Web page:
Fair Ophelia: A Life of Harriet Smithson Berlioz

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Cambridge University Press, Dec 11, 2003 - Music - 232 pages
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This book presents a complete account of the remarkable life and career of Harriet Smithson Berlioz. Peter Raby's success in this book is to bring fully and sympathetically to life the vulnerable woman and the working actress who is so generally submerged beneath the myth that was created about her. At the same time he provides a continually fascinating commentary on the theatrical and cultural history of her time: on touring troupes in Ireland; on the late Georgian theatre in London; on the different acting styles and traditions in England and France; on the economics of the theatre and the composition of the audiences; on the intellectual background to Shakespeare's belated acceptance in France; on French translations of Shakespeare and contemporary French critical essays and reviews; on the leading figures who frame Harriet's story - actors, painters, writers, and musicians (most notably, of course, Berlioz himself). Holding all together is the complex figure of Harriet - a talented actress, and who for a brief but crucial period in French cultural history became a symbol and an ideal of the new, Romantic spirit.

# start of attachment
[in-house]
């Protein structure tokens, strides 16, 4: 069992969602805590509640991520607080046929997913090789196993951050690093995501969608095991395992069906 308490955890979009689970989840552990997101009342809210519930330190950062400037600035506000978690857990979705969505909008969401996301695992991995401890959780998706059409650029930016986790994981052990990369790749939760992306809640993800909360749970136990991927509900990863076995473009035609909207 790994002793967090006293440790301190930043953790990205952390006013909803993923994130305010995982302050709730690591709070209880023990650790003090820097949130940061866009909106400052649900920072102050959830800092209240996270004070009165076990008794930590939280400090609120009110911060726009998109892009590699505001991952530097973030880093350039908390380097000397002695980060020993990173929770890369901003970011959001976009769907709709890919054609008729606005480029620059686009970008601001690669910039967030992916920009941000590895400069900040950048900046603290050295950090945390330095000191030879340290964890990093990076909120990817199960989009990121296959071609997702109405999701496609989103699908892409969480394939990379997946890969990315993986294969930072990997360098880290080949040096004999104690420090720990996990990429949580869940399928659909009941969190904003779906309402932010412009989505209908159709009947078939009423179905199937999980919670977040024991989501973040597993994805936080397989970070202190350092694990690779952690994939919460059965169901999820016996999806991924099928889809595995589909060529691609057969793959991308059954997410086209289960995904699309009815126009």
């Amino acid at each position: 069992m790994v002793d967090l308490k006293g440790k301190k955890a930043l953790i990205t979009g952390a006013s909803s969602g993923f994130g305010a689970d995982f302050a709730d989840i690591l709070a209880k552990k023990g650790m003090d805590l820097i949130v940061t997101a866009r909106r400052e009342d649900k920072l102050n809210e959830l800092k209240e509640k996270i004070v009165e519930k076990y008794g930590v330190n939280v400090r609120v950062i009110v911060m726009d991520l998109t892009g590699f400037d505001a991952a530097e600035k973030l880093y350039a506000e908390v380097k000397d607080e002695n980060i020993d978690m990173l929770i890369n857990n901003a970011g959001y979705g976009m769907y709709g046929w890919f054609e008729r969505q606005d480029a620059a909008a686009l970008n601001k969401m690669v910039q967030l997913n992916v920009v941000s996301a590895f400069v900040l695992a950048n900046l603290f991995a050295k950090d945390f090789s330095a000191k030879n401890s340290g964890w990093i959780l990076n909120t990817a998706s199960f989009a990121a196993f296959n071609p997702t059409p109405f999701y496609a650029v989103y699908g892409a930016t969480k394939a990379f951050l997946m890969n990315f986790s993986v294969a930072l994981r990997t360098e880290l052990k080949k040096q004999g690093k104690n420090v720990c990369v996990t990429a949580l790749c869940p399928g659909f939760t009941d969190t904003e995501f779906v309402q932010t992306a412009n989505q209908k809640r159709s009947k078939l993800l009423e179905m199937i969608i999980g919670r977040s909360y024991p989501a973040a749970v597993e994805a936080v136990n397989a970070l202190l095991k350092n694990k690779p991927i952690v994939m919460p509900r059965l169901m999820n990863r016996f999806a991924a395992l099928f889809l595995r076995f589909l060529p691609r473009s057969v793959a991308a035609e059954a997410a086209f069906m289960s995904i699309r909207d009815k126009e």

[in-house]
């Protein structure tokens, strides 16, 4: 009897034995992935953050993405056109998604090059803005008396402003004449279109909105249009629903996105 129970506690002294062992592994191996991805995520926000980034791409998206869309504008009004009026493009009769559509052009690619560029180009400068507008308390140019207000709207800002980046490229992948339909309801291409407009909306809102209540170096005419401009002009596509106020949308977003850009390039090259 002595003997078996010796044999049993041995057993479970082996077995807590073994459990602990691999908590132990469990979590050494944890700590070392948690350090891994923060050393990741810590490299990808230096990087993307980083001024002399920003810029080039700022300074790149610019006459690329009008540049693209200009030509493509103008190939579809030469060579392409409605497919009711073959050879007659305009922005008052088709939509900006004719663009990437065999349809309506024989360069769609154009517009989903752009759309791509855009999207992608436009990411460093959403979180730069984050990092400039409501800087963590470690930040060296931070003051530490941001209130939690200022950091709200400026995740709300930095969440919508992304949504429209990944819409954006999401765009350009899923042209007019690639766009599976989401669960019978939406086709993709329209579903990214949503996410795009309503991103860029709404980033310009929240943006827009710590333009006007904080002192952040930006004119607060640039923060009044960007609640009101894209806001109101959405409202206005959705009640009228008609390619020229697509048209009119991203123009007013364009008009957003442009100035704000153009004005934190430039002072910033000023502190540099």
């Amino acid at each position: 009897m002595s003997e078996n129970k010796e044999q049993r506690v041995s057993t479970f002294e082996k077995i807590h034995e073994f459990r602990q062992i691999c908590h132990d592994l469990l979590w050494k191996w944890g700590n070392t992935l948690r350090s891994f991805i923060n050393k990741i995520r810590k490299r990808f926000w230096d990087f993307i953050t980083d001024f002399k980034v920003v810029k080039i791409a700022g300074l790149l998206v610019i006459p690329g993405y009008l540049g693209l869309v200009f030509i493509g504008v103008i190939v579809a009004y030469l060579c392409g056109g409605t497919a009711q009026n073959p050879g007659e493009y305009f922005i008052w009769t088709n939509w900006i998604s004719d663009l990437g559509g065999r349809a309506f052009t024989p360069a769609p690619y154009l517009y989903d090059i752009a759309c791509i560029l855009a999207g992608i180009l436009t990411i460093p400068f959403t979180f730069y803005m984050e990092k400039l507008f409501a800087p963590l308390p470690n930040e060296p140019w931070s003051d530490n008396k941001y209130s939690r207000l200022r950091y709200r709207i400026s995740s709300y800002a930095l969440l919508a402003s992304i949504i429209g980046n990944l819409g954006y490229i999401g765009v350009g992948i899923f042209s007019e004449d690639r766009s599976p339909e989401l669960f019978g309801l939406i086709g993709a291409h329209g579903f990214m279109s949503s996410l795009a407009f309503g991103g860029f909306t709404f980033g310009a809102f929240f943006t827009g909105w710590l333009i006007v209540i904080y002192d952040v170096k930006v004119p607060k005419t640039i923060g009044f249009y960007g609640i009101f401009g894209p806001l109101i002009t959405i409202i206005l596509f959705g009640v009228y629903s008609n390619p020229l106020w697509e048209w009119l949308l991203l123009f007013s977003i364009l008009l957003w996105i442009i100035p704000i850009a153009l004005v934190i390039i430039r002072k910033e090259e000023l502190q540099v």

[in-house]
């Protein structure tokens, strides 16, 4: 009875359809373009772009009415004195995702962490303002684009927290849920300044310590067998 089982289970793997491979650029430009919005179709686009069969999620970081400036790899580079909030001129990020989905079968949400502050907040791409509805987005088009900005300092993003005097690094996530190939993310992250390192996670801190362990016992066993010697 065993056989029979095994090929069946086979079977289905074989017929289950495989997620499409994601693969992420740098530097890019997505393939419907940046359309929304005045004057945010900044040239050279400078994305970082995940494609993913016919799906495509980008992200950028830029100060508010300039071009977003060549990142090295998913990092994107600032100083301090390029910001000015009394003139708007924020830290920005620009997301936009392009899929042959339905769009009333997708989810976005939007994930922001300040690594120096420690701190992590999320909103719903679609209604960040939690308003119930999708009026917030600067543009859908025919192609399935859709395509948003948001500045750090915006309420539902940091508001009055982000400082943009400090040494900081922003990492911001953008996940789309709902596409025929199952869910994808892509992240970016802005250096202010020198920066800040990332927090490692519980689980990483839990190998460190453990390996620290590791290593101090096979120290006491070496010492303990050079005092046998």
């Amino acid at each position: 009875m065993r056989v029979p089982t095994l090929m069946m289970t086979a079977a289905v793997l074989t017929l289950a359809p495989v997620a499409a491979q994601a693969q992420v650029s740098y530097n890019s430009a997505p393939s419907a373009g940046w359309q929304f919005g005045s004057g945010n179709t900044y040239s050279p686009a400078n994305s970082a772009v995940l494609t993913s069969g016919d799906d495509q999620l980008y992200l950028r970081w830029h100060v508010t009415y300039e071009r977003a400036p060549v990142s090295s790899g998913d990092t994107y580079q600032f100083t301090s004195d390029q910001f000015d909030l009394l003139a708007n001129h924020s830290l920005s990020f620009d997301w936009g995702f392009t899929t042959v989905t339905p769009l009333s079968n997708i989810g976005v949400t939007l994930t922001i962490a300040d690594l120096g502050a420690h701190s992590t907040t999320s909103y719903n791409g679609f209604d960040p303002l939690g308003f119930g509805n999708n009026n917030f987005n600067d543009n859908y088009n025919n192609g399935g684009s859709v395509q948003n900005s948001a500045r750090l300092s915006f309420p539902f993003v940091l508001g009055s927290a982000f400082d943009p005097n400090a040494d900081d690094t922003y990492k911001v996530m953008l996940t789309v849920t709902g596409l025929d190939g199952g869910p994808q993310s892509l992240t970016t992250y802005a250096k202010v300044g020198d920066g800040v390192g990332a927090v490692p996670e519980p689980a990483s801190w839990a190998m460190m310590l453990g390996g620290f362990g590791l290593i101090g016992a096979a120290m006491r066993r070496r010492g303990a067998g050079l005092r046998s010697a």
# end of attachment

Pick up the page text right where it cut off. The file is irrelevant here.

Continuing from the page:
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Contents

III
1
IV
13
V
32
VI
43
VII
57
VIII
79
IX
106
X
127
XI
146
XII
162
XIII
176
XIV
194
XV
204
XVI
209
XVII
210
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About the author (2003)

Peter Raby is the author of a study of Oscar Wilde and the editor of The Cambridge Companion to Oscar Wilde and The Cambridge Companion to Harold Pinter. Among his other books are biographies of Harriet Smithson Berlioz, Samuel Butler and Alfred Russel Wallace. He is a Fellow Emeritus of Homerton College, Cambridge.

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